School Views: Revisiting our grading practices
At the beginning of the school year, Eagle County Schools shared with parents and students our goal to implement a more accurate and effective grading policy, along with an anticipated implementation timeline. As we near the end of the first semester and reflect back on what we’ve accomplished, we see that while our goals remain the same, the path continues to change.
The pandemic has consistently required us to reflect and pivot to meet the changing needs of our students. I am extremely grateful for all of our Eagle County School District staff and their commitment and willingness to work together on this important initiative.
In meeting with teachers and students at many of our schools, myself and other district leaders have come to realize that while we continue to work toward our end goal of a more accurate and consistent grading system, our initial three-year timeline needs adjustment. This school year has presented unanticipated challenges for our staff members, families and students. In the interest of these stakeholders, we now view our grading policy revisions as a four-year plan that we will continue to evolve and develop.
Early in this endeavor, we sought to find ways to grade based on academic proficiency primarily through exams, essays and projects rather than homework assignments, practice components and soft skills. This past semester has taught us that a healthy balance can be struck relying on what one administrator recently called “evidence of learning.”
We will continue to achieve this balance so that our grading practices provide meaningful feedback to educators, students and their families while providing a motivating learning experience for our students.
Students have made tremendous progress since the start of school in August. They deserve a grading system that celebrates their growth instead of memorializing errors that are inherent in the learning process. As we move into second semester, we will continue to develop our plans to improve our grading system. The following two components represent the basic implementation goals of the 2021-22 school year.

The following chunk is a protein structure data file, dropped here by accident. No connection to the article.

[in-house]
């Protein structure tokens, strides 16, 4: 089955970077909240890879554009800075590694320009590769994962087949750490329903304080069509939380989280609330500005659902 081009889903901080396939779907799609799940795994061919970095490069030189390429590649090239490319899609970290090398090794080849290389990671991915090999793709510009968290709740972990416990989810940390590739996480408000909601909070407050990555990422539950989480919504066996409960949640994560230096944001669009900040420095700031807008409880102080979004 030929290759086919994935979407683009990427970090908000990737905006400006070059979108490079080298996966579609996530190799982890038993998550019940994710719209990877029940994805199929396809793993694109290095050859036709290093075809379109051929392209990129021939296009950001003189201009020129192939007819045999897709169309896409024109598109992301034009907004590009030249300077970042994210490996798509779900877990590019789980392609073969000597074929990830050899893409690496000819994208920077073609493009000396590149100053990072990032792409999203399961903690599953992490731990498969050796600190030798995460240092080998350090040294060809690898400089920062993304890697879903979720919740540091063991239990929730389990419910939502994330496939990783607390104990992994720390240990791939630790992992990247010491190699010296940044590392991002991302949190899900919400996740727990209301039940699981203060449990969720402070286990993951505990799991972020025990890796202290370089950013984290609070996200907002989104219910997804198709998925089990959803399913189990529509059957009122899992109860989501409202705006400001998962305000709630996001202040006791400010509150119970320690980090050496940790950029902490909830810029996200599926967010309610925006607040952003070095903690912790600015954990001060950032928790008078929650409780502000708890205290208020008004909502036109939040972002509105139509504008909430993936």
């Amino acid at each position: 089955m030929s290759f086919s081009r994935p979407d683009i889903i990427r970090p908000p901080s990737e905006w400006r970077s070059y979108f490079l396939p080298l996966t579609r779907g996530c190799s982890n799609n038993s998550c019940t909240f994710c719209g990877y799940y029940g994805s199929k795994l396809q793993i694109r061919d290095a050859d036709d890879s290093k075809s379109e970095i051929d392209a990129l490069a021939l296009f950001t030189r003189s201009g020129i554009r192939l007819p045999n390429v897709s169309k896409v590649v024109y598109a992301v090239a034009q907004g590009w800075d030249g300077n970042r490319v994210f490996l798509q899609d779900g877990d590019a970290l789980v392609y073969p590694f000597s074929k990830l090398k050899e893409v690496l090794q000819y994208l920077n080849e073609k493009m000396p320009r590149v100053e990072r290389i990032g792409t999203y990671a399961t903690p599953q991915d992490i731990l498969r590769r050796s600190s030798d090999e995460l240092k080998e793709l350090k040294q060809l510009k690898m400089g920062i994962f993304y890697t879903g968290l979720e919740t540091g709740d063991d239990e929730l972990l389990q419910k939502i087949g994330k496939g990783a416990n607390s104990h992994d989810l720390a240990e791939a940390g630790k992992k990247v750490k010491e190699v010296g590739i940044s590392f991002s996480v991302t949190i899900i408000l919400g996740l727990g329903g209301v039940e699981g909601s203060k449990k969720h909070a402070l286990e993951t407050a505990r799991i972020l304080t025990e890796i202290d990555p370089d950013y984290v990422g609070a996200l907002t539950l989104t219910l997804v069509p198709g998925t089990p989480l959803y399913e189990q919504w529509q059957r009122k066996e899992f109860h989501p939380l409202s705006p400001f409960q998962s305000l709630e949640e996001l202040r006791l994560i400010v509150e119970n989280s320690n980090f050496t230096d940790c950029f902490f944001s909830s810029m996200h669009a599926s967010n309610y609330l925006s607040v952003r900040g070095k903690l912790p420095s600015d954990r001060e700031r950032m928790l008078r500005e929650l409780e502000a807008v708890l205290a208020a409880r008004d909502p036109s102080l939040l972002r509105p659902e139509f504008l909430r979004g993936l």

Grading based on academic proficiency
We want to gain an understanding of what our students know in regard to the subject matter in question. This means less grading of soft skills and removing elements from grade books that have no link to academic growth or achievement (like submitting syllabi that are signed by parents, or bringing extra supplies to class).
Creating a culture of revision
We are prepared to help students increase their knowledge by embracing mistakes and providing students an opportunity to fix them, grow from them and, ultimately, learn from them.
Several ECSD schools have been doing this work for many years and are well beyond these initial goals, while a few are new to the work and find these goals adequately challenging for the first year of the transition.
Following the revised timeline, we expect that by the end of year four we will have a grading system that truly gauges a student’s understanding of the content they are expected to know for each class at each grade level; provides meaningful information to students, parents and fellow educators; and better prepares our students to move forward in their academic journeys.
We continue to support our schools that choose to pilot more ambitious strategies as they move forward in their pursuit of improving grading practices. We will use their lessons learned to foster district-wide efficiency, and by the end of year four, all schools will be grading on a 0-4 scale, just like a GPA scale.
Our commitment has always been to the success of our students, and we are confident that these changes will continue to support that goal. Having a better understanding of what our students know will empower us, parents and educators, to help them grow and learn even more.
Philip Qualman is the superintendent of Eagle County Schools. Email him at email@example.com.